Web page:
I am using a DLL provided for me, written in C and I want to call its functions from C#. I have explained in a previous post how to dynamically load a function from a DLL and map it onto a C# delegate so it can be called from C#.
However, this is only part of the problem. The other part is how to map the C types of the function parameters and return value onto C# types so that data can be passed backwards and forwards between the two languages.
The Solution – Marshalling
The solution that Microsoft provide is called Marshalling and is provided by classes in the System.Runtime.InteropServices namespace. This article is in part inspired by a Microsoft article on Marshalling and another on the Platform Invoke interfaces.
The marshalling mechanism allows the calling conventions and the parameter types of the C function to be specified and, furthermore, to automatically be type converted. So, for example, here’s a C function:
char* ErrorMessage(int id);
In order to dynamically load and call this function from C#, I first declare a delegate with marshalling attributes applied:
[UnmanagedFunctionPointer(CallingConvention.Winapi)] [return: MarshalAs(UnmanagedType.LPStr)] private delegate string ErrorMessage_t([MarshalAs(UnmanagedType.I4)] int id);
As explained in the earlier article, this delegate declaration effectively declares a function type. The actual function can then be loaded and converted to this type and then called.
The attributes (i.e. the code in square brackets ) need further explanation.
First, the function itself is declared as an UnmanagedFunctionPointer – this is letting the system know that the function is not managed, so for example it will not be garbage collected. It also says that parameters are to by passed using the WinAPI parameter-passing convention.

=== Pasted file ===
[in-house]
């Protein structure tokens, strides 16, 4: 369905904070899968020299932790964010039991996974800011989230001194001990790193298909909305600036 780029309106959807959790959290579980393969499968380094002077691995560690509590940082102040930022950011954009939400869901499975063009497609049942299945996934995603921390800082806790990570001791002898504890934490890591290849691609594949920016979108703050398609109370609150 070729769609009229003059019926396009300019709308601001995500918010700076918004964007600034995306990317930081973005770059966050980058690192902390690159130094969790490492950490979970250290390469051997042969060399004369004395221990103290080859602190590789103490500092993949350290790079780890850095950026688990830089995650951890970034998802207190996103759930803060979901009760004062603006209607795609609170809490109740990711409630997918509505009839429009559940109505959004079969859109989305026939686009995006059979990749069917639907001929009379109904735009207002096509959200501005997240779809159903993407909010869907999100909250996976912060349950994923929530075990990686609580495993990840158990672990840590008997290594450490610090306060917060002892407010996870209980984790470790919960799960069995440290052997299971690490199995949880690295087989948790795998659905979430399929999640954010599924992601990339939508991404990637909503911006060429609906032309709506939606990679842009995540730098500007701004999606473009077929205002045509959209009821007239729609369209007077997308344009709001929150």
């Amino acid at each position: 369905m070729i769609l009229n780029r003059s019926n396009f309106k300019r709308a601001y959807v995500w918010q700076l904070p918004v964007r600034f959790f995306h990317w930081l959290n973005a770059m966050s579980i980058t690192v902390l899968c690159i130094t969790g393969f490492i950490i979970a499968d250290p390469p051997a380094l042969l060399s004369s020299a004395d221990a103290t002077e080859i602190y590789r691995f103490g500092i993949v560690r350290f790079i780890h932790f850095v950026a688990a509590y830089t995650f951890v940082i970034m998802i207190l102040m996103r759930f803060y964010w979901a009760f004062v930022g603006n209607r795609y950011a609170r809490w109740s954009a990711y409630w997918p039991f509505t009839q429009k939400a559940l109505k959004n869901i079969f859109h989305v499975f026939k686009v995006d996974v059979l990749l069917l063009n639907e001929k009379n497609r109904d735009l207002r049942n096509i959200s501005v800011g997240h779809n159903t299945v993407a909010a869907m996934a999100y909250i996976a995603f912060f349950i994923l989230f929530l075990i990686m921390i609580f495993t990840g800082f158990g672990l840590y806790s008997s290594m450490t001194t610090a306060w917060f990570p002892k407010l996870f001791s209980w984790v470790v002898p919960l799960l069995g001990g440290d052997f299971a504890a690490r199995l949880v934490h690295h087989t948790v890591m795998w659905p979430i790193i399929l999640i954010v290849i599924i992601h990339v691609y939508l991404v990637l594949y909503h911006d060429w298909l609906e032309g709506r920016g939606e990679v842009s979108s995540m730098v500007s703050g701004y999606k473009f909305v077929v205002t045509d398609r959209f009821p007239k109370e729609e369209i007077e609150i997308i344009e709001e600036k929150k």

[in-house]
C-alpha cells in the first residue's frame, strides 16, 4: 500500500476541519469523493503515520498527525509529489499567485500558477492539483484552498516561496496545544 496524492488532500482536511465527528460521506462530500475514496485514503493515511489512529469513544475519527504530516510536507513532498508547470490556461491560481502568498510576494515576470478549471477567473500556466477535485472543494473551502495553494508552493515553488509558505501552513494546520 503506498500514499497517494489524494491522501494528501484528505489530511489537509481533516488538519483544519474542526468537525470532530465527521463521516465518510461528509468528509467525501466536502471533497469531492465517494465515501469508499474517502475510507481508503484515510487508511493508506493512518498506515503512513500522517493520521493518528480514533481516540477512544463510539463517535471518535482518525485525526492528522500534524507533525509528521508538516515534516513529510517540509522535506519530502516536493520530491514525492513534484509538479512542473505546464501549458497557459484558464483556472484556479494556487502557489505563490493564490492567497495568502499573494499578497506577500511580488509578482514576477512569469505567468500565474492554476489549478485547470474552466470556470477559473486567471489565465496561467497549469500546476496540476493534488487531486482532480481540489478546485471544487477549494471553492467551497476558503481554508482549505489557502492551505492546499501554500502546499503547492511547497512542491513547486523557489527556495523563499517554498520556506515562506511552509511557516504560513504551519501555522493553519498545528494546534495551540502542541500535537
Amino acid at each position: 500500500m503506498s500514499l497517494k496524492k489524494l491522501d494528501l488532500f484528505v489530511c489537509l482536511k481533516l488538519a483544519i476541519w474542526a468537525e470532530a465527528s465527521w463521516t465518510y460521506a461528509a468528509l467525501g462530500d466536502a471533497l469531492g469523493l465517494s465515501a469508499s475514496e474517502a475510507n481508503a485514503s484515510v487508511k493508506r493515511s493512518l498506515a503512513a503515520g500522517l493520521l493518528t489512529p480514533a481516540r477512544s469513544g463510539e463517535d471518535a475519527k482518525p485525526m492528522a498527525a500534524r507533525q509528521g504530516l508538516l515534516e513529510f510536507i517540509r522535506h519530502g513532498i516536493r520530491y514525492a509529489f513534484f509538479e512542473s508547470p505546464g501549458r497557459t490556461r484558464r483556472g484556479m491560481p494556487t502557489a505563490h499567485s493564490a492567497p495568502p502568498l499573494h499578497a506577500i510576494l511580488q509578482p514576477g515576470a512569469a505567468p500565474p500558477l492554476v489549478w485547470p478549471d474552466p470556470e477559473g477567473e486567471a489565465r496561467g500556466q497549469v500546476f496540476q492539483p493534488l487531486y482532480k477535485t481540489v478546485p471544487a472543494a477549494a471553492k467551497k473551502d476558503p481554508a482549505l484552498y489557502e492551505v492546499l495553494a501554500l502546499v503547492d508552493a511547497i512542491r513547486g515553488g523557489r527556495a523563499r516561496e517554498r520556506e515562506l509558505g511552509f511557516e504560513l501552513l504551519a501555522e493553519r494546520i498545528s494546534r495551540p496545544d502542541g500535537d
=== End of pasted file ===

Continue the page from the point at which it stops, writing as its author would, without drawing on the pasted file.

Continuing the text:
The next attribute marshals the return type as unmanaged type “LPStr”. This is a pointer to a C string and corresponds to the char* type in C. The unmanaged part of the marshalling states that the memory associated with the return value will not be garbage collected. In this case the function returns a pointer to an internal buffer and so doesn’t need to be collected anyway.
Note that the return type of the C# delegate is “string”, i.e. a C# string type. The return value from the function will be automatically converted from char* (a byte-wide null-terminated character buffer) to string (a 16-bit wide Unicode C# string).
The function parameter itself is of C type int and is marshalled as unmanaged type “I4”. This is unnecessary since the C type int is the same as the C# type int, but I have included it for completeness. Note how the marshalling attribute prefixes the parameter declaration.
Once you have such a delegate declaration, you can now dynamically load a function from a DLL and map it onto the delegate so it can be called from C# as a previous post explained.